Though I love good fiction of just about every stripe, my main interest has always been speculative fiction and literary fantasy. I was thus a little bit confused when a friend, knowing of that particular predilection, recommended House of Skin to me, saying "You'll never read another world as fantastic as this one."

That invitation doesn't go nearly far enough in expressing the extraordinary degree of wonder and humanity in Kiana Davenport's stories. With an extraordinarily succinct yet poetic
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glitrbug
Apr 25, 2011 rated it it was amazing
Shelves: kindle-lendables
One of the best books I have ever read. Should be on everyone's required reading list if only to counteract all the books by dead white men. Fascinating stories set in islands across the Pacific, places I've never been and may never make it to, yet still about universal themes like what happens when you marry the tattooed bad boy, move far from home and come back for a visit. Rich juicy stories you will think about for months. The only downside is now everything else I read seems anemic by compa ...more
BetseaK
Oct 20, 2012 rated it really liked it
Shelves: short-stories
Unusual, poignant stories about the darker side of human lives, internal conflicts and conflict relationships. All the main characters are trying to break away from the lack of future, the oppressive living conditions, the hopelessness. The stories brought me to exotic places: Hawai'i, Papua New Guinea, Fiji, Nauru, Vanatu.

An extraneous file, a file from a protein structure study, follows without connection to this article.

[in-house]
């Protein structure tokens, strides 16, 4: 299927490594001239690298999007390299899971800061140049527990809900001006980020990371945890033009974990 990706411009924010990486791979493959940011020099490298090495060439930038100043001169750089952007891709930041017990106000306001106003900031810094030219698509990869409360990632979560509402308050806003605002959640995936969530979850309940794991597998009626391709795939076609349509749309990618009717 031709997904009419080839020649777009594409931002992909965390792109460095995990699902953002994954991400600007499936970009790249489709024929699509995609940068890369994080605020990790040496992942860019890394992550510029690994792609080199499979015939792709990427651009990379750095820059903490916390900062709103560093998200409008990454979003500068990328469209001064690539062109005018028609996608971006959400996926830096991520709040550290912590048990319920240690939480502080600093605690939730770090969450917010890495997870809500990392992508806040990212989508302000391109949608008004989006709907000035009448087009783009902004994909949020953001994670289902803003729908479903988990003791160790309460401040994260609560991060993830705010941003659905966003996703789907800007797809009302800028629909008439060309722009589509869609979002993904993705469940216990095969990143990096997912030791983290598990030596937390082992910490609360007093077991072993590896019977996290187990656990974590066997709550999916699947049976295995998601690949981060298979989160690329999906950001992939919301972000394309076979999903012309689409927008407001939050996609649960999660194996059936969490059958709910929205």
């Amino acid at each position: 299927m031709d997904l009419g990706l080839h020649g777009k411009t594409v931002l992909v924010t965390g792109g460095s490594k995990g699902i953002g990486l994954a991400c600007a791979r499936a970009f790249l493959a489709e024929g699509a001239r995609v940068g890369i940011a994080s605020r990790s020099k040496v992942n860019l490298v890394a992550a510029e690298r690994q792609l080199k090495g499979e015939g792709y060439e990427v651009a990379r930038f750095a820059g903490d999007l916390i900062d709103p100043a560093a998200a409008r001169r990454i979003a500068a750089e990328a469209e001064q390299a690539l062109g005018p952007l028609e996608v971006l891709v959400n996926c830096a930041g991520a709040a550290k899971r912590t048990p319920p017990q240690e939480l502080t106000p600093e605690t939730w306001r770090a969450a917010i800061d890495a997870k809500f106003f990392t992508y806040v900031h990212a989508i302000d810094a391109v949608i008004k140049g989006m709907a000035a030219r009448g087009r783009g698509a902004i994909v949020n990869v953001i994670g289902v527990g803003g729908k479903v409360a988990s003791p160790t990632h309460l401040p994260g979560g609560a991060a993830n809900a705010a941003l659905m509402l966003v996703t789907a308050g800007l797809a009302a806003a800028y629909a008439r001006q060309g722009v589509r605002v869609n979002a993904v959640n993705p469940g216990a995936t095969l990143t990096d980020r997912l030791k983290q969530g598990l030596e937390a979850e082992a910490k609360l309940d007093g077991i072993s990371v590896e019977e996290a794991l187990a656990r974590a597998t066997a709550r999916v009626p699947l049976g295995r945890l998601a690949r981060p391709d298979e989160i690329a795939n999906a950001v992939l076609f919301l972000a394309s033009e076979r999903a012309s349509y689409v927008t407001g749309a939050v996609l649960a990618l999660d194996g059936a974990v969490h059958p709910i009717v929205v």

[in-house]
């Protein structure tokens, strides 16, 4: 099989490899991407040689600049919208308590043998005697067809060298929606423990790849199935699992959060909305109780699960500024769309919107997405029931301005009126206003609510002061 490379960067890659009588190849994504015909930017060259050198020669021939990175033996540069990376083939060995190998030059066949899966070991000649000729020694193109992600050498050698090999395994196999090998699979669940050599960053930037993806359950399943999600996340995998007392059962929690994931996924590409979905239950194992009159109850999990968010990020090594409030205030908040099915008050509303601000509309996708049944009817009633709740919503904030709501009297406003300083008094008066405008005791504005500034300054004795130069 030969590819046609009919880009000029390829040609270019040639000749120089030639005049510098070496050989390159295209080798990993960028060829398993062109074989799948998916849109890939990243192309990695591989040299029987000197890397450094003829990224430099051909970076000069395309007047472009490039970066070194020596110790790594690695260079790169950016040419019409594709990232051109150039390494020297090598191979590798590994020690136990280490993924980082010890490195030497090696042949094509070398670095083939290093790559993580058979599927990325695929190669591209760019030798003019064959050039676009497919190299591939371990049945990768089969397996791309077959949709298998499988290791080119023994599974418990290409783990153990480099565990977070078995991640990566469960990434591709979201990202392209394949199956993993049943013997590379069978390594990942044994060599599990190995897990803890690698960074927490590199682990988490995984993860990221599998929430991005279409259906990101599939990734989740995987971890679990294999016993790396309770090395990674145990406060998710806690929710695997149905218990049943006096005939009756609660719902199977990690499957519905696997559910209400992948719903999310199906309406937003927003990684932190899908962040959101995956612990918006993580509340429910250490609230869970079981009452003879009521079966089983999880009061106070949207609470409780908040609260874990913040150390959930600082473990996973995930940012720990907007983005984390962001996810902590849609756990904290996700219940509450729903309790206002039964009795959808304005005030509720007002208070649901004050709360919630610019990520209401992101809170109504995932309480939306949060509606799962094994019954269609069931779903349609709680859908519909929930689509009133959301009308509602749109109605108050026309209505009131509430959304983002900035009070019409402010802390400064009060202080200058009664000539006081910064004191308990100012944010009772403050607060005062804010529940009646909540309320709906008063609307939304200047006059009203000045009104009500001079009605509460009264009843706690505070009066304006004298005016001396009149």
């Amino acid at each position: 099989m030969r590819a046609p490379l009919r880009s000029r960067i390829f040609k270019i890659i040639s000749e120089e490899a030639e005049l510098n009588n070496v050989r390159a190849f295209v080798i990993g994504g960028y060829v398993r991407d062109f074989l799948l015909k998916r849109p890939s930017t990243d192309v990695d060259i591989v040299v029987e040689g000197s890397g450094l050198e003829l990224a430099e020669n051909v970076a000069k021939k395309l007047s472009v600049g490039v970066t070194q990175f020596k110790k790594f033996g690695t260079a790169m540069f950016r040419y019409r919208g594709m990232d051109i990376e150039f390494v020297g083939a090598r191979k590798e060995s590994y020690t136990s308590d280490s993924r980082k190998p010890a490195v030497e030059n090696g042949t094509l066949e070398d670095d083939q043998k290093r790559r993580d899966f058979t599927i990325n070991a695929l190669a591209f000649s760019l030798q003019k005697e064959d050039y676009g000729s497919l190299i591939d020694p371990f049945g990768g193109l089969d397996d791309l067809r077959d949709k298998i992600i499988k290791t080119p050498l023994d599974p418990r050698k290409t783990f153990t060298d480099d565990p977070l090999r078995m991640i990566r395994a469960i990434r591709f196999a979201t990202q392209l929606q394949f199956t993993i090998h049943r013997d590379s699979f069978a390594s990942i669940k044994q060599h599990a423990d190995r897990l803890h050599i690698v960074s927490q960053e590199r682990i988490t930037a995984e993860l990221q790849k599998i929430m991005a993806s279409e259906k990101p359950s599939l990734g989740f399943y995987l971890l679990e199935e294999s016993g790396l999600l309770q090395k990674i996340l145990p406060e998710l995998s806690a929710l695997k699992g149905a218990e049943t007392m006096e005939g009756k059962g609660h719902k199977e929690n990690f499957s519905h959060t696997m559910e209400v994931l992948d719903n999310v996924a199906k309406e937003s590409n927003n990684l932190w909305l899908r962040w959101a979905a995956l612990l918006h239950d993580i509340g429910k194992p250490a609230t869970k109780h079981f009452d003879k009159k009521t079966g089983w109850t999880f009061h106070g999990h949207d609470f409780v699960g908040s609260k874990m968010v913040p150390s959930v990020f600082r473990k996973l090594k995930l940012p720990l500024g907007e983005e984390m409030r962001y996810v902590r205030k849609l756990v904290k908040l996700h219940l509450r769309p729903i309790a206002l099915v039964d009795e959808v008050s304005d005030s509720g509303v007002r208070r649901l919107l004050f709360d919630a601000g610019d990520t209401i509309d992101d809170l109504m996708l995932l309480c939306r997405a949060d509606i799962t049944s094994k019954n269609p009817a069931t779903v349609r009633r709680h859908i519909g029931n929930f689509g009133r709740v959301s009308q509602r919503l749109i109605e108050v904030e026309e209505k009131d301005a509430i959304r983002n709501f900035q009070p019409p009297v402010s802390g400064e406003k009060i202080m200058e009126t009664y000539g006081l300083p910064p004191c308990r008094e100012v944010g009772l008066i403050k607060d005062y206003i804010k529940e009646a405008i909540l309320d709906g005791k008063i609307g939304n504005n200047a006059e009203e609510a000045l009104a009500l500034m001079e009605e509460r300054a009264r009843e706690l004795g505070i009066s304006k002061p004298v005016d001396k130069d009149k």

I liked some of the stories more, some less; but what impressed me best was the author's stunningly succinct yet lyrical writing style.
Recommended.
Karen
Jan 21, 2015 rated it really liked it
Shelves: travel-the-world
This is a collection of Pacific Island stories: Hawaii, Nauru, Papua New Guinea and Fiji. These stories show the darker, seamy side of the Islands.
Christie Bane
Jul 14, 2018 rated it it was amazing
Oh, God, Kiana Davenport’s books are so deliciously dark. This short story collection is no different. The stories are all set on tropical islands somewhere, either Hawaii or somewhere else in the Pacific. People in the stories do and experience horrible things, but the writing is so good that the horrible things are beautiful to experience. I am truly sorry I’m done with all of Kiana Davenport’s books.
Susan Campbell
Oct 26, 2017 rated it really liked it
Tough Read

Living in Hawai'i I've heard similar stories but that doesn't make this an easy read. This book is gritty and much too real.
Dena Hankins
Jan 22, 2014 rated it really liked it